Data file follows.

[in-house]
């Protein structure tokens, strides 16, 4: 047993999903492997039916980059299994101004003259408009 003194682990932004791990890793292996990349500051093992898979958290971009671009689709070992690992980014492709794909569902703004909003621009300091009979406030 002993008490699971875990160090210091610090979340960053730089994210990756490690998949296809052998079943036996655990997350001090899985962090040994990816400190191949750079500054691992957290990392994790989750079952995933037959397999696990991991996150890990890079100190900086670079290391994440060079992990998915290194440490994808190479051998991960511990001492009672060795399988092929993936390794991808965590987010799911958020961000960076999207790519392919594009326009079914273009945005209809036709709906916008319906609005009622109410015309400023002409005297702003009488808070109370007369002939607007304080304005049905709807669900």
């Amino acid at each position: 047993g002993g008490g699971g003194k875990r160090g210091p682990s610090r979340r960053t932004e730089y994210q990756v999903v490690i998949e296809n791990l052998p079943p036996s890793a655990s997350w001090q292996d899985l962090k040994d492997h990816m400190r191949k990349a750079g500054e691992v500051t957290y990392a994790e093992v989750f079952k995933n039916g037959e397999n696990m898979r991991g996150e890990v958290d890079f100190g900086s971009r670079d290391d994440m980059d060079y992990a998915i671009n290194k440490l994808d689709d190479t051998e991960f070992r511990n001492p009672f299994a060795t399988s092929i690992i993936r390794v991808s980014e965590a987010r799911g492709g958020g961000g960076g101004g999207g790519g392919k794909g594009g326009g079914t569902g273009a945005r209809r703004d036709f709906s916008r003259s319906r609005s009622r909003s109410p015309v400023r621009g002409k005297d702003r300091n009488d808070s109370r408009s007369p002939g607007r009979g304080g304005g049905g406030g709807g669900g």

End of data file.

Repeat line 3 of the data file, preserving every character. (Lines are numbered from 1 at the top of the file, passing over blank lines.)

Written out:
């Amino acid at each position: 047993g002993g008490g699971g003194k875990r160090g210091p682990s610090r979340r960053t932004e730089y994210q990756v999903v490690i998949e296809n791990l052998p079943p036996s890793a655990s997350w001090q292996d899985l962090k040994d492997h990816m400190r191949k990349a750079g500054e691992v500051t957290y990392a994790e093992v989750f079952k995933n039916g037959e397999n696990m898979r991991g996150e890990v958290d890079f100190g900086s971009r670079d290391d994440m980059d060079y992990a998915i671009n290194k440490l994808d689709d190479t051998e991960f070992r511990n001492p009672f299994a060795t399988s092929i690992i993936r390794v991808s980014e965590a987010r799911g492709g958020g961000g960076g101004g999207g790519g392919k794909g594009g326009g079914t569902g273009a945005r209809r703004d036709f709906s916008r003259s319906r609005s009622r909003s109410p015309v400023r621009g002409k005297d702003r300091n009488d808070s109370r408009s007369p002939g607007r009979g304080g304005g049905g406030g709807g669900g």